Mayor London Breed announces The City’s return to the red tier for COVID-19 precautions at Pier 39 on Tuesday, March 2, 2021. (Kevin N. Hume/S.F. Examiner)

Mayor London Breed announces The City’s return to the red tier for COVID-19 precautions at Pier 39 on Tuesday, March 2, 2021. (Kevin N. Hume/S.F. Examiner)

San Francisco enters red COVID tier, indoor dining to resume

Museums and gyms can reopen with capacity limits

San Francisco will allow indoor dining and other activities to resume Wednesday after The City moved out of the state’s most restrictive COVID purple tier.

As COVID cases continue to decline across California, San Francisco was one of seven counties moved into the red tier Tuesday.

Last week, health officials previewed what would be allowed in anticipation of the move.

Starting Wednesday, restaurants can reopen for indoor dining at 25 percent occupancy with no more than 100 people. Only one household of up to four people is allowed at a table. Indoor dining must close by 10 p.m. and remain closed until 5 a.m.

“This year has been incredibly hard on our residents and small businesses, so every step forward is critical to making sure they can survive this pandemic,” Mayor London Breed said in a statement. “We are making good progress managing the virus and ramping up vaccinations, and I’m hopeful for what lies ahead.”

The City shut down indoor dining back in November during a winter surge of cases and it has remained closed ever since.

Meanwhile, The City is eliminating the 10 p.m. closure time for outdoor dining and allowing six people per table from up to three households.

“This doesn’t save our industry, but it lets us start to move forward to losing less money,” said Laurie Thomas, executive director of the Golden Gate Restaurant Association. “It’s been a financially devastating year.”

In announcing the move at Pier 39, Breed cautioned everyone to follow the health guidance and continue to wear masks.

“We are still in the midst of a global pandemic,” Breed said.

Health officials remain concerned about how more contagious variants of COVID could impact the downward trend in new cases. San Francisco is currently averaging 67 new cases a day, which is about the same amount it was seeing in mid-November before the winter surge.

Breed sounded optimistic that The City could continue to advance its reopening within weeks.

“In just a few weeks, we’ll probably most likely be in the orange [tier] and that means we open our city more,” Breed said.

The 10 p.m. closing time is also being eliminated for non-essential retail businesses, except indoor dining.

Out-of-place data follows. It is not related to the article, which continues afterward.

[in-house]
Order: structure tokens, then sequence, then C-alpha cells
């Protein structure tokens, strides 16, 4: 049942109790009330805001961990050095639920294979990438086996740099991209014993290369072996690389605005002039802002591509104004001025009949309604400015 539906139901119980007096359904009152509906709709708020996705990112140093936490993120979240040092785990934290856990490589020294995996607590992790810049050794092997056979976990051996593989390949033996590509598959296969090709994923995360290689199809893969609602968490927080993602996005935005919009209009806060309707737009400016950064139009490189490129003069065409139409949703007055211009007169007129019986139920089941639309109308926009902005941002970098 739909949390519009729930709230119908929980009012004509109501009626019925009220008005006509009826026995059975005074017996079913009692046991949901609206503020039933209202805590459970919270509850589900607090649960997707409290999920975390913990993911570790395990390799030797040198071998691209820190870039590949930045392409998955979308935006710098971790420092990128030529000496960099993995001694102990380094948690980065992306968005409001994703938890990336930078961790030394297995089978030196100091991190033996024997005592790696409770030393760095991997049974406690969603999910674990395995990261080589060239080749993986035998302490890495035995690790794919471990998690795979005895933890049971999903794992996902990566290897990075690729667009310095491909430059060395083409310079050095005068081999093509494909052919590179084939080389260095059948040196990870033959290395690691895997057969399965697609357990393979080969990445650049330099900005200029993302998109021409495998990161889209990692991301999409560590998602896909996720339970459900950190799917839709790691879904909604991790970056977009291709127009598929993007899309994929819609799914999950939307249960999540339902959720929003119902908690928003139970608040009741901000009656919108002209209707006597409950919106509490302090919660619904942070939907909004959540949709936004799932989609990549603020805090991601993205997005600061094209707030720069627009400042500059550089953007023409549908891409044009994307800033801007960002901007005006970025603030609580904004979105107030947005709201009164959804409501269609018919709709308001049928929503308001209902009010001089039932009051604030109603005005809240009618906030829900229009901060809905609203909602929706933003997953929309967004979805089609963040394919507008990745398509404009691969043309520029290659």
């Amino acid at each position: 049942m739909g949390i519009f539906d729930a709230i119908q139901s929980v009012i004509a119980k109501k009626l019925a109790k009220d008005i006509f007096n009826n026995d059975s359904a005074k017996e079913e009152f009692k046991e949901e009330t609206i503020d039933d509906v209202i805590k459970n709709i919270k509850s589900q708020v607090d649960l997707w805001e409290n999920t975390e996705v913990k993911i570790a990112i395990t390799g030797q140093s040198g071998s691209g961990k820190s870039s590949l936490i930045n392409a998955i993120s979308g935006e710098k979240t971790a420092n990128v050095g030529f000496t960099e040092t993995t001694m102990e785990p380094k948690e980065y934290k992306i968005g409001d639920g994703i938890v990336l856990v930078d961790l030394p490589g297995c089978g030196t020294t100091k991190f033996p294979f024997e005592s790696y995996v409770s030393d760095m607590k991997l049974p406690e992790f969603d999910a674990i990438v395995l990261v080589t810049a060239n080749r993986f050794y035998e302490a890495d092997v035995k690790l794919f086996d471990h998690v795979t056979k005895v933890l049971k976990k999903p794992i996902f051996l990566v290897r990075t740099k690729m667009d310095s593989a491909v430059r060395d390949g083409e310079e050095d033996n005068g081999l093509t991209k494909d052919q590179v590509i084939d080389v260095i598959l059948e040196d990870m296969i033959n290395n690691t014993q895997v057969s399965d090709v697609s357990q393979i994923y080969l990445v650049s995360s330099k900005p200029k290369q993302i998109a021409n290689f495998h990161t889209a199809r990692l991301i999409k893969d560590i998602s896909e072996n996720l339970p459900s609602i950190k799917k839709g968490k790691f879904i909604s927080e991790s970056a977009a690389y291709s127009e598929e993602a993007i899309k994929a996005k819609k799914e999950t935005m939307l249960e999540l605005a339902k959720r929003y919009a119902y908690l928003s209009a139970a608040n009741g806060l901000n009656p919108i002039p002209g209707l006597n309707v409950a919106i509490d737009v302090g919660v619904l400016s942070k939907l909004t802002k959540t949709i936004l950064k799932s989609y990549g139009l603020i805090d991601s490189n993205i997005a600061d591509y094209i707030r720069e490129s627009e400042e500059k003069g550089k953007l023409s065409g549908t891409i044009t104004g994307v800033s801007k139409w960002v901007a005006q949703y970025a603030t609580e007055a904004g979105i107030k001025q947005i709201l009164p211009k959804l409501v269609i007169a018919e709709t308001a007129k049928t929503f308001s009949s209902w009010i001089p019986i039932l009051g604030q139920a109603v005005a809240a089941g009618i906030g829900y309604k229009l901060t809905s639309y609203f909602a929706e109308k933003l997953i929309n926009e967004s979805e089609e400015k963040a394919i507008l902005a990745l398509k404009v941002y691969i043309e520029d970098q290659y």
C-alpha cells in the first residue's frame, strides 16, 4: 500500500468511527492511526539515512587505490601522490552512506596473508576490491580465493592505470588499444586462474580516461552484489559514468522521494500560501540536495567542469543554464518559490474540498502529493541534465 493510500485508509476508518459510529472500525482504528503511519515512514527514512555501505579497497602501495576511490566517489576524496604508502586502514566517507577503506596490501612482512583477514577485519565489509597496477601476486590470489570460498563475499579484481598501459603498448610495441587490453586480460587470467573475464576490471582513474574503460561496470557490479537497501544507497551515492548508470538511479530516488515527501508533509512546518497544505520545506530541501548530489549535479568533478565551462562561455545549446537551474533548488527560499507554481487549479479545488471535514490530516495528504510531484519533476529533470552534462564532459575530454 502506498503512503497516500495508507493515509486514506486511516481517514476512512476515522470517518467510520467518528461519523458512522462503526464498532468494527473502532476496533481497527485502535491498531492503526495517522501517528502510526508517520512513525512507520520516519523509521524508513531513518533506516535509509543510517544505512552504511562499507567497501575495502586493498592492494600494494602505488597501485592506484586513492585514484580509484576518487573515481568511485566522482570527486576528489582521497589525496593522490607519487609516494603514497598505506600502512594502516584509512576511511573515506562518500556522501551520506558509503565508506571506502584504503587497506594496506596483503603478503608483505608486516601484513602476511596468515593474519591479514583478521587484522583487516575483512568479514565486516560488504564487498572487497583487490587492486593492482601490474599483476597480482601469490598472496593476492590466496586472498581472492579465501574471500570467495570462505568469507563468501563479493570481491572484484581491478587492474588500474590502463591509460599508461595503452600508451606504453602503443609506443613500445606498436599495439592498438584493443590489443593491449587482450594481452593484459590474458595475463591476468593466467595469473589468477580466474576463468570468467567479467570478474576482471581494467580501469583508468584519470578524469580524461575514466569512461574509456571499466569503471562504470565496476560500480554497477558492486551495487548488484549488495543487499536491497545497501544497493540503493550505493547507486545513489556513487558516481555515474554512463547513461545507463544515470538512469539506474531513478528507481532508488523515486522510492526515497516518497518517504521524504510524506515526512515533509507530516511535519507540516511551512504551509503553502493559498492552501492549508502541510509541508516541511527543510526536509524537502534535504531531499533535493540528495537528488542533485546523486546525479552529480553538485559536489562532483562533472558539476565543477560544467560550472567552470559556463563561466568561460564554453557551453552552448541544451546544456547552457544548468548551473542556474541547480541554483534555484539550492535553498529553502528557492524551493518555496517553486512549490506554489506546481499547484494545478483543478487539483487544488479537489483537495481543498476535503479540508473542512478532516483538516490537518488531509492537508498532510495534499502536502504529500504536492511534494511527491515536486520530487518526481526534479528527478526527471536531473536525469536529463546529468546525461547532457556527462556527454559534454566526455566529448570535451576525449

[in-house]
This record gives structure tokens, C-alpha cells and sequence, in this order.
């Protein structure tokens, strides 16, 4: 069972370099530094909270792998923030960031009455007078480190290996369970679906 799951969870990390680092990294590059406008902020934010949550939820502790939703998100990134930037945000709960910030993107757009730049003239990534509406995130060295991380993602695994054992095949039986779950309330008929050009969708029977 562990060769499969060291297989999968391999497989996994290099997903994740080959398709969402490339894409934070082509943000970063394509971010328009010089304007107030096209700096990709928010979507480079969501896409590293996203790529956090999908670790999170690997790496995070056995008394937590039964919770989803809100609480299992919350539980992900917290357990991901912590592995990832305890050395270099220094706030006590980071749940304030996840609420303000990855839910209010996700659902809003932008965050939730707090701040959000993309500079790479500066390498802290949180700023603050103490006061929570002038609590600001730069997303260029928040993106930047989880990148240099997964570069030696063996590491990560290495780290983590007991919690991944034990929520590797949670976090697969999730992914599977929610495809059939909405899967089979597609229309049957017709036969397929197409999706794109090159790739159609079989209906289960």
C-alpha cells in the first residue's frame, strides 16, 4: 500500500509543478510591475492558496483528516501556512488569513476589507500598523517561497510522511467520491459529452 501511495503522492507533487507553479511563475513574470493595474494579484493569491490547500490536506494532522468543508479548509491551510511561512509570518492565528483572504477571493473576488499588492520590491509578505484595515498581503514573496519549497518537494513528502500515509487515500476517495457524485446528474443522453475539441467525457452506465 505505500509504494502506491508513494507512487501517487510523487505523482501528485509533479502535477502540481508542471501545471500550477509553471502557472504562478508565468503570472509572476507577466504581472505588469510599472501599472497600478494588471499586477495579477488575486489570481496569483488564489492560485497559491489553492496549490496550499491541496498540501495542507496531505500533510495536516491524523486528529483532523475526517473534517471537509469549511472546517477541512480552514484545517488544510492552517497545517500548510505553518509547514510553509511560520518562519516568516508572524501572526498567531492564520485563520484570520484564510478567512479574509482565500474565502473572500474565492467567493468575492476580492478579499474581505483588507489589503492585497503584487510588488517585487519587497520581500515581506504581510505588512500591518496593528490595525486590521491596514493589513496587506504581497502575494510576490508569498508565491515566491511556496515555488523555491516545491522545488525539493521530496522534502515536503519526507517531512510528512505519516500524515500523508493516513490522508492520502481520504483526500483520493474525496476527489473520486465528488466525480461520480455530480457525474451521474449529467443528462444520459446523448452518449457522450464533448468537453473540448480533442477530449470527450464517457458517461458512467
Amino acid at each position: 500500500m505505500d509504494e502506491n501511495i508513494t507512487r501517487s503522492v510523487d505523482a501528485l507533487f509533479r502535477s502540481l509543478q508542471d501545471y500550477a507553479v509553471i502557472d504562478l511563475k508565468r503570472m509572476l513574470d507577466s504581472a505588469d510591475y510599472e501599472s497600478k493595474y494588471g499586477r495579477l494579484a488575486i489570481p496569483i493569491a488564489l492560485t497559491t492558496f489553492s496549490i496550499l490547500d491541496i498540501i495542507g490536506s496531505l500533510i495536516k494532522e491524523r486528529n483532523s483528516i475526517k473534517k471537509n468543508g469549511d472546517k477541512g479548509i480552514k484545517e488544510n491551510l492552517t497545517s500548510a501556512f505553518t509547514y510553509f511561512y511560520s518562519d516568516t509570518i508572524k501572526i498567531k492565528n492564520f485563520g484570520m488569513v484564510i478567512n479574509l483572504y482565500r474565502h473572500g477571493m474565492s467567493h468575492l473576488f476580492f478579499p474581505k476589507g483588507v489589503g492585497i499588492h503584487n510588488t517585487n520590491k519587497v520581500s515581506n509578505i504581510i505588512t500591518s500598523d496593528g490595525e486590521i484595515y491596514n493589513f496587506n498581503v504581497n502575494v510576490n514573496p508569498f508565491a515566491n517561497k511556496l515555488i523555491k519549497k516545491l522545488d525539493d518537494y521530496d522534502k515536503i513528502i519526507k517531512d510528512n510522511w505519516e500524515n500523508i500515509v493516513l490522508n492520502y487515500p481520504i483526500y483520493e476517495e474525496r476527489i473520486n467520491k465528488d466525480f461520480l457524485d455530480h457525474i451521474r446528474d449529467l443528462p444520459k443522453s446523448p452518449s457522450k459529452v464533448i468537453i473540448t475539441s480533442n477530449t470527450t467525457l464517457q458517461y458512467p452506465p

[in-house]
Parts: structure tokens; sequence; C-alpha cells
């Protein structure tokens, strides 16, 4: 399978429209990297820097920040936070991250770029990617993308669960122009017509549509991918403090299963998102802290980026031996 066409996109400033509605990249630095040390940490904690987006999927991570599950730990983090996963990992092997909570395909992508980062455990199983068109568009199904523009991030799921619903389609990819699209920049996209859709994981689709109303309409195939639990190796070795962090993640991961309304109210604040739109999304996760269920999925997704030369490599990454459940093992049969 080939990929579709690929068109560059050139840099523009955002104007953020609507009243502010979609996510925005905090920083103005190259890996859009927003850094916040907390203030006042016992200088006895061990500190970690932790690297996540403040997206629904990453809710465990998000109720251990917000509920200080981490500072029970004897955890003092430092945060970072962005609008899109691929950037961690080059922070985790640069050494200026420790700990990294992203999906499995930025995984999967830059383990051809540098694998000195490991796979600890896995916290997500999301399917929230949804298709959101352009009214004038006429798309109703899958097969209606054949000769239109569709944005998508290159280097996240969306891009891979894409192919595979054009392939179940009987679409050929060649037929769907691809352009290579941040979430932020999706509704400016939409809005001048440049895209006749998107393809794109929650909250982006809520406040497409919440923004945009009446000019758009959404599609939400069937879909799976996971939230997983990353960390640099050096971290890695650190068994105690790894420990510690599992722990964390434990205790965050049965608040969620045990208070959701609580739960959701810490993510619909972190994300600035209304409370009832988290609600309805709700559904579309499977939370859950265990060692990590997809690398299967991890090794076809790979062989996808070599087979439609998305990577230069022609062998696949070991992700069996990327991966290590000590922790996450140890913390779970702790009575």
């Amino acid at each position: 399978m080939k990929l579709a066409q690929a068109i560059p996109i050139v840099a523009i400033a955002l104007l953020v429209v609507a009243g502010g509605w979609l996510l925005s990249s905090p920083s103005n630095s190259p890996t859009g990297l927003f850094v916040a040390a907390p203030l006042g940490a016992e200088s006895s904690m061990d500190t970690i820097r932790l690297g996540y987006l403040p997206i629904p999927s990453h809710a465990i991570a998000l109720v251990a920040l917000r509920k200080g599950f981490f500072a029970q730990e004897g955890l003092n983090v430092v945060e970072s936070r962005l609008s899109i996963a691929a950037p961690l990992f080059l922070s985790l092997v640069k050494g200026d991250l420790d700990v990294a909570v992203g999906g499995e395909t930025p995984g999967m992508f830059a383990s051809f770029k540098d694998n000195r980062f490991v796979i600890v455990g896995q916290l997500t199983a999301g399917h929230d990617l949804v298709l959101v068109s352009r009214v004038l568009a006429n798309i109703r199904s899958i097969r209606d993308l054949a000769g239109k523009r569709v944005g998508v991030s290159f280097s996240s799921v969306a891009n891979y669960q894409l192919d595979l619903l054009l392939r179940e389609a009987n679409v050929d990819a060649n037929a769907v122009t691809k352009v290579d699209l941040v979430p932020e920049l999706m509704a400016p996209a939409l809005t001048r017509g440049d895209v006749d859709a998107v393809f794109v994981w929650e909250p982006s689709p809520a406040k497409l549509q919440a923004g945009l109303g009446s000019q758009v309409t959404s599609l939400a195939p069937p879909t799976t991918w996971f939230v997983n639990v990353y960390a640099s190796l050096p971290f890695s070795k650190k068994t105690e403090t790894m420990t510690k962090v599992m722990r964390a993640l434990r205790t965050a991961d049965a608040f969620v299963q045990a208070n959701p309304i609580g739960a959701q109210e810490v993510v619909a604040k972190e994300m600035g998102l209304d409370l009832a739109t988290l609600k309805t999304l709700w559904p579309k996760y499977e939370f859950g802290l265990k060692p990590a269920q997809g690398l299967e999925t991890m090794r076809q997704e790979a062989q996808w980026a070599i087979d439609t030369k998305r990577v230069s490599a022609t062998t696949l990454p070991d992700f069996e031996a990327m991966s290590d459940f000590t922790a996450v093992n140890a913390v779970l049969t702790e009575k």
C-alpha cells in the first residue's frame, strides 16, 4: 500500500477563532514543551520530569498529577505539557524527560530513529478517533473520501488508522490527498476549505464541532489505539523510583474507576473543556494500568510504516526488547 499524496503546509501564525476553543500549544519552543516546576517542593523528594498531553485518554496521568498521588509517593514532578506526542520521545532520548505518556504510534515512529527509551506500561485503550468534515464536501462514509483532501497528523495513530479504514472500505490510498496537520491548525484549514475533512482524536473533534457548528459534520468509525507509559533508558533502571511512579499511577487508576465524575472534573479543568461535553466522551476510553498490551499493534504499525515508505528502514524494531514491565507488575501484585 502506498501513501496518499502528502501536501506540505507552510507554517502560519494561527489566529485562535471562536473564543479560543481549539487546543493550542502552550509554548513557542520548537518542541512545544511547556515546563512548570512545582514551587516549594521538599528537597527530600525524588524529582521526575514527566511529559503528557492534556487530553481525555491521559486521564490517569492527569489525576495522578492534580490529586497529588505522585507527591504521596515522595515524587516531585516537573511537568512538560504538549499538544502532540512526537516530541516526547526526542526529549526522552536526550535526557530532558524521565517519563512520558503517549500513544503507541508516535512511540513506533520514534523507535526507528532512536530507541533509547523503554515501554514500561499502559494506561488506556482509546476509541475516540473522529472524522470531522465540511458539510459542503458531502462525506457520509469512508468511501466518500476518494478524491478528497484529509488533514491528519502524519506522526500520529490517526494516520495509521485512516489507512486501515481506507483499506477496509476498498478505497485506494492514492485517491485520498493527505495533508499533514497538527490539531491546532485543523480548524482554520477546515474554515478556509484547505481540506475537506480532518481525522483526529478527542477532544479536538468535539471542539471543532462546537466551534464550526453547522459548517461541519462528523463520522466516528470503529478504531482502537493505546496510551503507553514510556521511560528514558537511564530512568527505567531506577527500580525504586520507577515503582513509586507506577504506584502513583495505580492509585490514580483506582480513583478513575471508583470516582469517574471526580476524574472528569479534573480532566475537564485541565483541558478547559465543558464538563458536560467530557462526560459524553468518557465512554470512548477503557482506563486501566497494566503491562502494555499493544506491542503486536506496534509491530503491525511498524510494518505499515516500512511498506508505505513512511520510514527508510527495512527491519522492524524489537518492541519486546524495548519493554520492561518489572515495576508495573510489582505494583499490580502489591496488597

Indoor gyms and fitness centers can reopen at 10 percent capacity. Gym classes like yoga and meditation are allowed at 10 percent capacity. Face coverings are required at all times.

Indoor zoos, museums and aquariums will be allowed to reopen at 25 percent capacity.

The de Young Museum in Golden Gate Park quickly reacted to the news, announcing it would reopen its doors Saturday.

The red tier also allows The City to resume operations of the Ferris wheel in Golden Gate Park, but how long it will remain is up to a vote Wednesday before the Historic Preservation Commission.

Environmental advocates and several members of the Board of Supervisors have objected to the proposal to keep it there for four more years, citing concerns about its impact on wildlife.

“You better hurry up and go ride the Ferris wheel in Golden Gate Park before the fun police shut it down,” Breed said.

Nearby counties Napa and Santa Clara also moved into the red tier Tuesday. San Mateo and Marin counties had made the move last week. There are now 40 counties in the state’s purple tier, 16 in red and two in orange.

As The City advances its reopening, the push to vaccinate every San Francisco resident by the summer continues. The effort has been slowed by a supply shortage.

The latest city data shows 166,723 residents, 22 percent of the population aged 16 and over, have received a first dose of the vaccine and 69,381 have received their second shot. Those eligible to receive the vaccine include health care workers, those 65 and over, first responders, teachers and childcare workers and food sector employees, including restaurant workers.

Nearly 65 percent of residents over 65 have received a first dose of the vaccine, city officials said Tuesday.

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